Alonzo Russell lived in this house until he died in 1910 at the age of 89. His grave can be found in the Grafton Cemetery.

3. Grafton Cemetary 1862-1924

Grafton Ghost Town
Grafton Cemetery

One of the most interesting sites for us during our visit to the Grafton Ghost Town, Utah was the old cemetery.

There are estimated to be 84 graves in the Grafton Cemetery, though some are missing headstones.

The desolate land of Grafton in the 1800s was difficult to survive for many. Some died from diseases, such as tuberculosis, and others from accidents. The infant mortality rate was also high back then, and the graves of babies are scattered throughout the cemetery.

1866 was the worst year in Grafton, with 13 recorded deaths that year. Of the 13 deaths, the ages ranged from 6 months to 35 years.

This cemetery is a great monument that provides a unique opportunity for area visitors to learn about early pioneer settlements and Grafton’s settlers.

Other Assorted Structures and Cabins

In addition to the above structures still standing there are a few other cabins, and homes that remain in Grafton. A number of them are open to the public and offer a glimpse into how the Mormon settlers in Utah lived during the 1800s.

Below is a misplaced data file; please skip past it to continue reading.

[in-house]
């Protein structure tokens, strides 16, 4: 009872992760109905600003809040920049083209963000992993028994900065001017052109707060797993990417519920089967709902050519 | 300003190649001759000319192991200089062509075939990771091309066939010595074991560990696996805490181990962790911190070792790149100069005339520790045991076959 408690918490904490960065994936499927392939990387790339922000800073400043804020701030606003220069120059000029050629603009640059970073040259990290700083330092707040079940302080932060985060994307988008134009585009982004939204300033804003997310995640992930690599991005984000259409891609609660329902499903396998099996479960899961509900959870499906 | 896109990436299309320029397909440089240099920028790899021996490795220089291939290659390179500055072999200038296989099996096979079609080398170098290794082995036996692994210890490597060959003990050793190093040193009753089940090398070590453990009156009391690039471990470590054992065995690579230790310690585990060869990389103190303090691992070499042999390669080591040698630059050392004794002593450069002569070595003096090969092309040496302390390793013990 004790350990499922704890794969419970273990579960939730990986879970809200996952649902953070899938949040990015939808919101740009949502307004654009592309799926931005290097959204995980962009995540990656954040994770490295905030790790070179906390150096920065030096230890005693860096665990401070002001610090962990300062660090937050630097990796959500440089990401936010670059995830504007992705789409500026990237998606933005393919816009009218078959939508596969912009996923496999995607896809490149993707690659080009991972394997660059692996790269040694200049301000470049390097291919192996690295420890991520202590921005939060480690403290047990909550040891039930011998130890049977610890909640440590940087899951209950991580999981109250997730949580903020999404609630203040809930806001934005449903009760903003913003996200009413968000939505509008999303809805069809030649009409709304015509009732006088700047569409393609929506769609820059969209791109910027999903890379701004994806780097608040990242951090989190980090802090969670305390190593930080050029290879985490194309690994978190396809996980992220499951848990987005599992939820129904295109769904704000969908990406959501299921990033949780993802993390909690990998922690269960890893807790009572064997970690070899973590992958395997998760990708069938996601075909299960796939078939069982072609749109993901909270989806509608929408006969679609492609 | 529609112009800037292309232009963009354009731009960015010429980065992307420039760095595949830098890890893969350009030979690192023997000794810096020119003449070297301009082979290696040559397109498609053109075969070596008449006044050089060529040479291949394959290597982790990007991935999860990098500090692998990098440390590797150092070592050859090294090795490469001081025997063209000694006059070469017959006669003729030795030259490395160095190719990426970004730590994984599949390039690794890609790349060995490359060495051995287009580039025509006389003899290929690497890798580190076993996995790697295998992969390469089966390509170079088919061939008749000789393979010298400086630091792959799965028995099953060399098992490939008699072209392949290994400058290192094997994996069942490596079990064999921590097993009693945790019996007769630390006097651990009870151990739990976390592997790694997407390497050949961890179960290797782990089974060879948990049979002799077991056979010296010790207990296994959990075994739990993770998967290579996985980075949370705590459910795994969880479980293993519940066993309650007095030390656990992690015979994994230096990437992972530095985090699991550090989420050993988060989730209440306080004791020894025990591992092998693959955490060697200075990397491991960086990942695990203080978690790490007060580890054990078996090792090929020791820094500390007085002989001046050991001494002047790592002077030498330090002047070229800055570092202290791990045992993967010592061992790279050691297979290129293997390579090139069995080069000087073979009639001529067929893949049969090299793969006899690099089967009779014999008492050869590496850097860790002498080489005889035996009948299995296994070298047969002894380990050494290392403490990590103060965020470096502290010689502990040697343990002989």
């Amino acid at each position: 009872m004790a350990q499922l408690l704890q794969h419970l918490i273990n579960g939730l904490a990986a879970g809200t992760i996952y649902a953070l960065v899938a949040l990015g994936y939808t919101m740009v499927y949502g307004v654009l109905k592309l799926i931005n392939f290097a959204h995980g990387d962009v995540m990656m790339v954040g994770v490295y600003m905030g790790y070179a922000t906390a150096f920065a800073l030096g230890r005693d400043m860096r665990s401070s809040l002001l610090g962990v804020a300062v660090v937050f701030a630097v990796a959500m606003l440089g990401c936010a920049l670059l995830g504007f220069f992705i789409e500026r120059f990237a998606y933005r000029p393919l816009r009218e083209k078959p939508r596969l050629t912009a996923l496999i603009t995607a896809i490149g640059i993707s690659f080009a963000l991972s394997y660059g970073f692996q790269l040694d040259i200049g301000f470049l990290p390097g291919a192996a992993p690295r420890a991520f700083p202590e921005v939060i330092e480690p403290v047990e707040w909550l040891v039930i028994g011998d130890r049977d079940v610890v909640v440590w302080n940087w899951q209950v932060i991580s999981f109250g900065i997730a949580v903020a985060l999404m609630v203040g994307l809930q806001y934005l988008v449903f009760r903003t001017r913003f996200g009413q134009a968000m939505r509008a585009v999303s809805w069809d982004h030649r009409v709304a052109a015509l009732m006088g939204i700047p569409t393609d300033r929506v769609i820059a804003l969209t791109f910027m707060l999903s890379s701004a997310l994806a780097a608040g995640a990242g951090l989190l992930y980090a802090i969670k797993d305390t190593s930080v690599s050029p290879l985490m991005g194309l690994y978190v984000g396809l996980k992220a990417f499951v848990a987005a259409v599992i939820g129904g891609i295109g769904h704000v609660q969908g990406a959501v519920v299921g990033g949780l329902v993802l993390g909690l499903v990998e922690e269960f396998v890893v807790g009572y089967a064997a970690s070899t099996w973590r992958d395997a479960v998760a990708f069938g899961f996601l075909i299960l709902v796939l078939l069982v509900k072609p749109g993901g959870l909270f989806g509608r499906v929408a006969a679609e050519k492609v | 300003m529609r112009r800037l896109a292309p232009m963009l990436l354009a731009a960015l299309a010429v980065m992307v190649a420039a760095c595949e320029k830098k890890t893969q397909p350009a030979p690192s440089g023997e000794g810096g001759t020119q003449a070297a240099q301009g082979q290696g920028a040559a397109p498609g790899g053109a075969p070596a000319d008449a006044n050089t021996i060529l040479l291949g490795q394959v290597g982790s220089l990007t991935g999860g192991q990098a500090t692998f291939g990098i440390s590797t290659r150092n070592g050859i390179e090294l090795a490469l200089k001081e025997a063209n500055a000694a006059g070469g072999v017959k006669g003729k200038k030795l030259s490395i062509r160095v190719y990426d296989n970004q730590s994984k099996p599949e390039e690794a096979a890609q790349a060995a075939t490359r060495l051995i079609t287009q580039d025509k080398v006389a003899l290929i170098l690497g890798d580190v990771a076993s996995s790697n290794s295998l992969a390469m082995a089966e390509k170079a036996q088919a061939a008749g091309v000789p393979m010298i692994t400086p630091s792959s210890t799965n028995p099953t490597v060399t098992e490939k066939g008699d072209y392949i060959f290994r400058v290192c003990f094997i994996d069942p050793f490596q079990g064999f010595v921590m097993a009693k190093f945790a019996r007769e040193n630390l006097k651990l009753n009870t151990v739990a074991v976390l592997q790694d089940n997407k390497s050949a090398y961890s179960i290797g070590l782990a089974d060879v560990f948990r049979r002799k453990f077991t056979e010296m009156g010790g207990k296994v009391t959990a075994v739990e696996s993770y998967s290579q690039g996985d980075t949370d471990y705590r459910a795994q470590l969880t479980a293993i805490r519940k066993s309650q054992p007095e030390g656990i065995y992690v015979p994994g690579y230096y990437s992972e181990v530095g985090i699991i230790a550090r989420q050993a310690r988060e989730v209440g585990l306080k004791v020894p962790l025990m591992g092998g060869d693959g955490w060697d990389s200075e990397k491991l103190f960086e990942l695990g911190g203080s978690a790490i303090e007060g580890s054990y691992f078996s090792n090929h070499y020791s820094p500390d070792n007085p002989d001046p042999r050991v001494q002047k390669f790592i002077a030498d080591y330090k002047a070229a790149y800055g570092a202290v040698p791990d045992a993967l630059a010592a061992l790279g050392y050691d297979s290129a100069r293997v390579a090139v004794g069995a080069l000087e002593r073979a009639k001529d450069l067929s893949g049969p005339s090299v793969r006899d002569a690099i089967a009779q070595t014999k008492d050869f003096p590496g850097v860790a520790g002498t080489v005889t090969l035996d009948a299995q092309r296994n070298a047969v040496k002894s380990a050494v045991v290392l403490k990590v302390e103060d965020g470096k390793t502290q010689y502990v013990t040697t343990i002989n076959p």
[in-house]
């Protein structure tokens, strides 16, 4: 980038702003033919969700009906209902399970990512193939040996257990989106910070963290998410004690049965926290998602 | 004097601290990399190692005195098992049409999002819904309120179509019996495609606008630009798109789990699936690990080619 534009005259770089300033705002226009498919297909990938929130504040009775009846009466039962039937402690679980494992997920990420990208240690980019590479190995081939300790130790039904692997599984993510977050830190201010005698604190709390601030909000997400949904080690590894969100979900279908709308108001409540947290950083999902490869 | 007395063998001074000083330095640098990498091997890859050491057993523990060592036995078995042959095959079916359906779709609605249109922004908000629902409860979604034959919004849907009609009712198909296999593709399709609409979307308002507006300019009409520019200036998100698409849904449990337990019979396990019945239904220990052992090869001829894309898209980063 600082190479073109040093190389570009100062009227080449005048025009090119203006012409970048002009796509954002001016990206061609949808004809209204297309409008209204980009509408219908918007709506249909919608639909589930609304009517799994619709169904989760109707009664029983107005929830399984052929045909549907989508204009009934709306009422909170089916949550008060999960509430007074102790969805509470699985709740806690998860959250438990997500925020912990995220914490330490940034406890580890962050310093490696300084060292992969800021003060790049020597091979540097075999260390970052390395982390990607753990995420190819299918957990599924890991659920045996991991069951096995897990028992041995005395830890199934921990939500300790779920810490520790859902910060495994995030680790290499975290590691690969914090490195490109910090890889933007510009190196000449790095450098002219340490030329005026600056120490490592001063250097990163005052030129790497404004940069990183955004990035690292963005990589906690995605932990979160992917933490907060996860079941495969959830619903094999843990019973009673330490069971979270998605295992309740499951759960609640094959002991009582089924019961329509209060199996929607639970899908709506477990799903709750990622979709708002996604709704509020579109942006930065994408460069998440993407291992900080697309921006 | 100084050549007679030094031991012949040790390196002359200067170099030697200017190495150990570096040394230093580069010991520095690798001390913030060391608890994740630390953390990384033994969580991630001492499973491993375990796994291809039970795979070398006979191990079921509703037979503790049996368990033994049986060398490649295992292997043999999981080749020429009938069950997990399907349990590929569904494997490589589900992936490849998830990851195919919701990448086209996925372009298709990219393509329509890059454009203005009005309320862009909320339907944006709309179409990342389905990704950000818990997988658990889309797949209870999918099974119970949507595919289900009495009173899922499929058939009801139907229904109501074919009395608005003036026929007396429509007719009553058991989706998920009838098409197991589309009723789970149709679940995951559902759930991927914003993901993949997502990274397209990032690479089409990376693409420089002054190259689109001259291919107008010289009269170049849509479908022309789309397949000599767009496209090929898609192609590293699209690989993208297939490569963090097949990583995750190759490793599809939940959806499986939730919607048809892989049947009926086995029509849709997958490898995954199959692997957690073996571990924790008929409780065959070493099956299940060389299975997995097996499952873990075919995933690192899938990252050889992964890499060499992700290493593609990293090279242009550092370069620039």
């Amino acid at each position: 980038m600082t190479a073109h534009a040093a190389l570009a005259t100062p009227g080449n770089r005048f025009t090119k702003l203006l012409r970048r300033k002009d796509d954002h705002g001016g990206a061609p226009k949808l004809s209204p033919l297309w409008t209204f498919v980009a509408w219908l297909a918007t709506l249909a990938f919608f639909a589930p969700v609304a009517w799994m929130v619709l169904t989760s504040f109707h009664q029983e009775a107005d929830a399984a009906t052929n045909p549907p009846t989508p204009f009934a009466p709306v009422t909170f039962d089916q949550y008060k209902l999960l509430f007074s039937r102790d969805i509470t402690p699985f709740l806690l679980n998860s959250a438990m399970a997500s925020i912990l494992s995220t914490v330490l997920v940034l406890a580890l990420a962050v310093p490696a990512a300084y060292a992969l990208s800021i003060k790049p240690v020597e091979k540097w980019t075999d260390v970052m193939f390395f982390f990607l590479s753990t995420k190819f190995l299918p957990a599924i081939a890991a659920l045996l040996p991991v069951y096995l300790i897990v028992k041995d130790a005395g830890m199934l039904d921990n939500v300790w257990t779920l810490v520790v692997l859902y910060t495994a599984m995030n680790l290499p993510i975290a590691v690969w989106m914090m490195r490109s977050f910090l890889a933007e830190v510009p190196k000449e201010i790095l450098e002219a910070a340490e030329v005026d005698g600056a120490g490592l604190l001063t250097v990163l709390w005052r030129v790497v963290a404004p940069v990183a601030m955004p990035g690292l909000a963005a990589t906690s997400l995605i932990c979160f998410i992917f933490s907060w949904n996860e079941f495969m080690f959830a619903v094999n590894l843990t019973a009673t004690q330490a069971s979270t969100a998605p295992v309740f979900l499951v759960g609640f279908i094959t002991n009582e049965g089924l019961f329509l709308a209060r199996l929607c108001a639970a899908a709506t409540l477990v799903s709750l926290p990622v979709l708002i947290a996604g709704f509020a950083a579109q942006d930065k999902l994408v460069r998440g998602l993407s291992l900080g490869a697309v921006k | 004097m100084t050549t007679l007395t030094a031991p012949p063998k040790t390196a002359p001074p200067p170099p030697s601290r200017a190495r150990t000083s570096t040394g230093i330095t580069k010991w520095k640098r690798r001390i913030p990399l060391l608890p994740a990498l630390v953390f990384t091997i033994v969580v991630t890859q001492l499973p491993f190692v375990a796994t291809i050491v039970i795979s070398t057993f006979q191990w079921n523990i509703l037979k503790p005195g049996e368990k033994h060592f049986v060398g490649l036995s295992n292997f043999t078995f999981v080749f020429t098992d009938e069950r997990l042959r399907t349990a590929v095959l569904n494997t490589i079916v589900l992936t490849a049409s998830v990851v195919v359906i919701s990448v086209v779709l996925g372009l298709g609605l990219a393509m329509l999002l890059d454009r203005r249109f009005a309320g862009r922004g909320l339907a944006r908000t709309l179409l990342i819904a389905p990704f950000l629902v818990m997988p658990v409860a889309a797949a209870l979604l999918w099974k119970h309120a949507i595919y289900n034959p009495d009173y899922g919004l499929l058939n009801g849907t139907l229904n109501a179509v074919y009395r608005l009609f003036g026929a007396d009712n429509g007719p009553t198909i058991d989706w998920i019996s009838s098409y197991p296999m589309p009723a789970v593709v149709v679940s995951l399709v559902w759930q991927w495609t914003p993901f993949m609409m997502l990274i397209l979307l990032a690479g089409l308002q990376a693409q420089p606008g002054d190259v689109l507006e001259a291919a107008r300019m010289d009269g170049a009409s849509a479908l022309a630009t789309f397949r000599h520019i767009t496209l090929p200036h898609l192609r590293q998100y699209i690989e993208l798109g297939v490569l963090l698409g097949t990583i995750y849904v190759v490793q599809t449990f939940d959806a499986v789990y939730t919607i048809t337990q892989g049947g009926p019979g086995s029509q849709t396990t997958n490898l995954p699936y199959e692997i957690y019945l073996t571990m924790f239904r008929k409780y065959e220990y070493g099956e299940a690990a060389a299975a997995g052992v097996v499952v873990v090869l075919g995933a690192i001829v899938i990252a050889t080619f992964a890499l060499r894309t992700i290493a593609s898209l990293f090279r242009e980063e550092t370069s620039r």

Visiting the Grafton Ghost Town, Utah is a quick stop but certainly worth it. We spent approximately 45 minutes to an hour visiting the town with our two children. Coming from New England we are used to historical structures, and structures still standing from the 1800s. However, this was the first time we visited an abandoned ghost town from the wild west.

If you are ever planning on visiting Zion National Park we highly recommend stopping to see Grafton.

Our Experience at the Grafton Ghost Town, Utah

We added the Grafton Ghost Town to our first cross-country trip, where we stopped to visit Zion National Park.

Thankfully, through all the dirt roads, we could make it to the abandoned town in our RV. Our family spent an hour or so exploring the location. It was a great experience to see the untouched Utah landscape and how the early settlers lived. This ghost town is in reasonable condition thanks to the Grafton Heritage Partnership Project. 

If you plan on visiting Zion National Park during your travels, we highly recommend adding Grafton to your itinerary.

We love to hear from our followers. Please leave a comment below. 

Have you ever visited a ghost town? Is there any great ghost town you would recommend?

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We are a  family of four who travels all around the country in a small RV.

So far we have RV camped in 33 different States, visited 14 National Parks, and 17 National Park Sites. 

Being self-proclaimed National Park Geeks we are on a mission to see as many as possible!  

We hope our blog will inspire other families to spend time together, and create lifelong memories.